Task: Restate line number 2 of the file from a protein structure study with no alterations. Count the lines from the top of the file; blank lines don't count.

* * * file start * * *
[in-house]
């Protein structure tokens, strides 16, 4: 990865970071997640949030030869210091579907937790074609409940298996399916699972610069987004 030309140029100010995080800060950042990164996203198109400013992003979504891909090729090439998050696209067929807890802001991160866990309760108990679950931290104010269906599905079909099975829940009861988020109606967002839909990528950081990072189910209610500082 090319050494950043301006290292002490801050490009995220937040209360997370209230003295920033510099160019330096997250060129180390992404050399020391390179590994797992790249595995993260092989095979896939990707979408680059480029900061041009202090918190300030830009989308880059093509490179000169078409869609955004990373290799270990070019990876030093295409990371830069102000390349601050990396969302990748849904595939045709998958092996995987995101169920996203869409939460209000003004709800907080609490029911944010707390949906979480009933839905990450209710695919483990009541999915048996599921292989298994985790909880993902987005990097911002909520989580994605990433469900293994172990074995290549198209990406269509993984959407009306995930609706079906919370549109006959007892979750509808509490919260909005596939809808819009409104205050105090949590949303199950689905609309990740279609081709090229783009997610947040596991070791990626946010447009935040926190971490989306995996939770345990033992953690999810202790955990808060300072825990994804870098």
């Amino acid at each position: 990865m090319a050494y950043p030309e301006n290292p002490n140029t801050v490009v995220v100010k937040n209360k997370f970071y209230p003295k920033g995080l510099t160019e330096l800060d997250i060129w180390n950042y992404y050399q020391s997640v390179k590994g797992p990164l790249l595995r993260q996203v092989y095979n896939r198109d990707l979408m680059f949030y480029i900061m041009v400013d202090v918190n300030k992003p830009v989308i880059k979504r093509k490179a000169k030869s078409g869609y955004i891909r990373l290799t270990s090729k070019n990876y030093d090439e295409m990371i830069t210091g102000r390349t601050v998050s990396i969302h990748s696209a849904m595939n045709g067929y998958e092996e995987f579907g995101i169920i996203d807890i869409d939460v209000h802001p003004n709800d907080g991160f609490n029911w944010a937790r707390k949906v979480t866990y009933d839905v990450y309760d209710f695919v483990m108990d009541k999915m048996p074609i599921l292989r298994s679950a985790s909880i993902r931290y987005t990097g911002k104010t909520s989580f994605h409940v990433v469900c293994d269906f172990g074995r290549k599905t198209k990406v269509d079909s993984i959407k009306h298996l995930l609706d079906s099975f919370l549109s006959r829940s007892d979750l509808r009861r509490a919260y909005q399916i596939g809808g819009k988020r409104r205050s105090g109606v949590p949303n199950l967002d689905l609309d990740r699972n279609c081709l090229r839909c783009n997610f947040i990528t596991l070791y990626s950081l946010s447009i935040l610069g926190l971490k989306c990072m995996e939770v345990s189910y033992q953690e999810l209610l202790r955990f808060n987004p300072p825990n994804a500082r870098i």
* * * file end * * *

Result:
């Protein structure tokens, strides 16, 4: 990865970071997640949030030869210091579907937790074609409940298996399916699972610069987004 030309140029100010995080800060950042990164996203198109400013992003979504891909090729090439998050696209067929807890802001991160866990309760108990679950931290104010269906599905079909099975829940009861988020109606967002839909990528950081990072189910209610500082 090319050494950043301006290292002490801050490009995220937040209360997370209230003295920033510099160019330096997250060129180390992404050399020391390179590994797992790249595995993260092989095979896939990707979408680059480029900061041009202090918190300030830009989308880059093509490179000169078409869609955004990373290799270990070019990876030093295409990371830069102000390349601050990396969302990748849904595939045709998958092996995987995101169920996203869409939460209000003004709800907080609490029911944010707390949906979480009933839905990450209710695919483990009541999915048996599921292989298994985790909880993902987005990097911002909520989580994605990433469900293994172990074995290549198209990406269509993984959407009306995930609706079906919370549109006959007892979750509808509490919260909005596939809808819009409104205050105090949590949303199950689905609309990740279609081709090229783009997610947040596991070791990626946010447009935040926190971490989306995996939770345990033992953690999810202790955990808060300072825990994804870098």